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That's it, I'm done

I'm no longer a sports fan -- it's just too painful

Posted: Thursday September 23, 2004 2:04PM; Updated: Thursday September 23, 2004 5:03PM
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You know what really sucks? When it gets right down to it, I'm just not a sports fan anymore.

Which is not to say I don't like sports. I find watching a game -- particularly a playoff game -- a nice way to pass the time, and very much look forward to the "big" games in most every sport. This past Monday night, for instance, I made sure not to miss the Vikings-Eagles affair, if only to see just what the Eagles still had defensively.

(The verdict: Not as much as in recent years. Defensive coordinator Jim Johnson is still in a class by himself, choosing to dictate to an offense with multiple blitzes from everywhere. The Iggles did blitz, and Vikings QB Daunte Culpepper never quite had the time he needed to work Randy Moss into his plans. And defensive end Jevon Kearse, too small to constantly bull-rush the Vikes' massive O-line, as a linebacker/Culpepper spy? Genius.

But I still wonder about those young DBs, and the linebackers did little to impress me. Much like the game I attended last week -- the Jaguars' 7-6 win at home against Denver, in which the Broncos gashed them for almost twice as many total yards -- the Vikes beat themselves, particularly in the red zone. Oh well.)

But personally, I'm pretty much tapped out, blind-idol-worship-wise. Growing up a Rams fan -- my love for Vince Ferragamo has already been made plain, but my true favorite was the greatest tailback I ever saw, Eric Dickerson -- I had several chances to taste mammoth victory (even if they were always followed by bitter defeats). Then, the sad-sack franchise moved to St. Louis in 1995, leaving me without a team. The Rams' Super Bowl win in 1999, which I expected to cringe at, did nothing for me. The ties had been severed.

I was a ginormous Lakers fan, which made the 1980s a fairly sweet decade to come of age. Magic Johnson was the all-time great, followed closely by Kareem and Big Game James. I could run a laundry list of Lakers loves -- big games and lesser-known studs that got me out of bed in the morning six months a year, that chained me to my little black-and-white in the living room to watch Showtime as narrated by Chick Hearn. (Say this about the Lakers: They never lost a game they weren't supposed to. Never.) I still cheered for them when the '90s arrived, and with it, the Sedale Threatt era. (He looked like a turtle, but he was all I had.) And then they got good again (Shaq), then really good again (Shaq and Kobe), then embarrassing and despicable (Shaq and Kobe). From Showtime to a freak show, worthy only of rubbernecking? In my mind, and heart, they're gone.

I'd tell you about the Kings, and how great the Triple Crown line was (Dionne and Taylor and Simmer), and how great the Great One in silver-and-black was, and how screwed I felt by McSorley's stick against the Canadiens, but I won't, because hockey as a whole is dead to me. Let's face it: I fear I'll one day tell my kid about the NHL the same way I'll discuss brontosaurs or Britney Spears: a relic that he/she won't believe existed. So that's out.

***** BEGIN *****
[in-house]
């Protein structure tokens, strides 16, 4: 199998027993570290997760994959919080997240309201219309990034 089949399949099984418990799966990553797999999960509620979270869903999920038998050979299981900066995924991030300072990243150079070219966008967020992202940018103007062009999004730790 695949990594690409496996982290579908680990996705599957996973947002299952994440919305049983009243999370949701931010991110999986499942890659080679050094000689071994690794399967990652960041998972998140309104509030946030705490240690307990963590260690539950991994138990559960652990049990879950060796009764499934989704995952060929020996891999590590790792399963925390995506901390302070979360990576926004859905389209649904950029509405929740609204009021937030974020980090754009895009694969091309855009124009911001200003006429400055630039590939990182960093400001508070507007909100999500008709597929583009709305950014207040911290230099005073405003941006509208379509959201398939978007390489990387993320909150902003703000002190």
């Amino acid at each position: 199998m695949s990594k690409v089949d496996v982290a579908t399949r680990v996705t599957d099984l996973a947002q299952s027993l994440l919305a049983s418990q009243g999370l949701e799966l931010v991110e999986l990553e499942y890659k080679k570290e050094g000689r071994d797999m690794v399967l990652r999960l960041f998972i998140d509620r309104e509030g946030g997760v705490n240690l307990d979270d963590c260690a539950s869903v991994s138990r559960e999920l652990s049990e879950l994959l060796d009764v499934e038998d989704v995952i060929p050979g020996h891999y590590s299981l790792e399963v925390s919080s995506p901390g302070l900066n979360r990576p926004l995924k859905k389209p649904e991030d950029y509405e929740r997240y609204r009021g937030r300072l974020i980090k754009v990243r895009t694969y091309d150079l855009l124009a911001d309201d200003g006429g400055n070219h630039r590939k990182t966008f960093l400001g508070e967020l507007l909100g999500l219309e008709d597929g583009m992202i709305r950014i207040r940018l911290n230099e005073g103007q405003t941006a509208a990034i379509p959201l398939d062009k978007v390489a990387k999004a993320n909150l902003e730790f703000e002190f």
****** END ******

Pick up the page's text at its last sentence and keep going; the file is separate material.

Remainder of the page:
And I've got no college teams to root for, since I went to UC Santa Barbara, the most beautiful college campus in the country, so much so that it distracts the athletes and makes all the Gauchos teams suck. (Except the men's soccer team, which as we speak sits atop the national polls. A special thanks to former SI intern Marcus V. in Hempstead, N.Y., for that nugget.)

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Which brings me to the Team Which Shall Not Be Named, since it's late September and thus my heart is preparing, once again, to break. Screw it: It's the Dodgers, the only team that still matters to me ... probably because I'm a sucker for brutal, scarring punishment, and they dole it out like it's air. To wit:

The Dodgers, after leading the NL West for the last 5,407 days, let the Giants -- the hated-and-despised-worse-than-the-Celtics Giants -- creep back into the race in August, and now seem poised to finally hand over the division crown that's rightfully min-, er, theirs. This has happened before, too many times to count. (Well, I could count them, but it's just too painful, and I've a plane to catch.) I have laughed throughout the month, as ESPN slavishly pumped life into the five-team NL wild card race ... only it included the Giants in the discussion. Hilarious, really. Because we (and by we, I mean cynical L.A. fans; yes, we do exist) knew exactly what would happen.

With last night's 4-0 loss to San Diego, the inevitable slide continues. L.A.'s lead over San Francisco had shrunk to ½ game. Let's face it: the Giants might as well be up by 20.

It's sad, because Dodgers third baseman Adrian Beltre won't get the MVP he deserves, and worse still, will lose it to the insufferable Barry Bonds; because I've seen this movie too many times to count, and still, I tune in every year, like the idiot who opens the refrigerator door once an hour in hopes that he'll find something new; because I don't think a playoff win every 20 years is too much to ask; because Dodger Stadium on a sun-kissed fall Sunday afternoon in the left-field bleachers is the closest I'll ever come to heaven; and because I'm sick of the freakish worship of Bonds.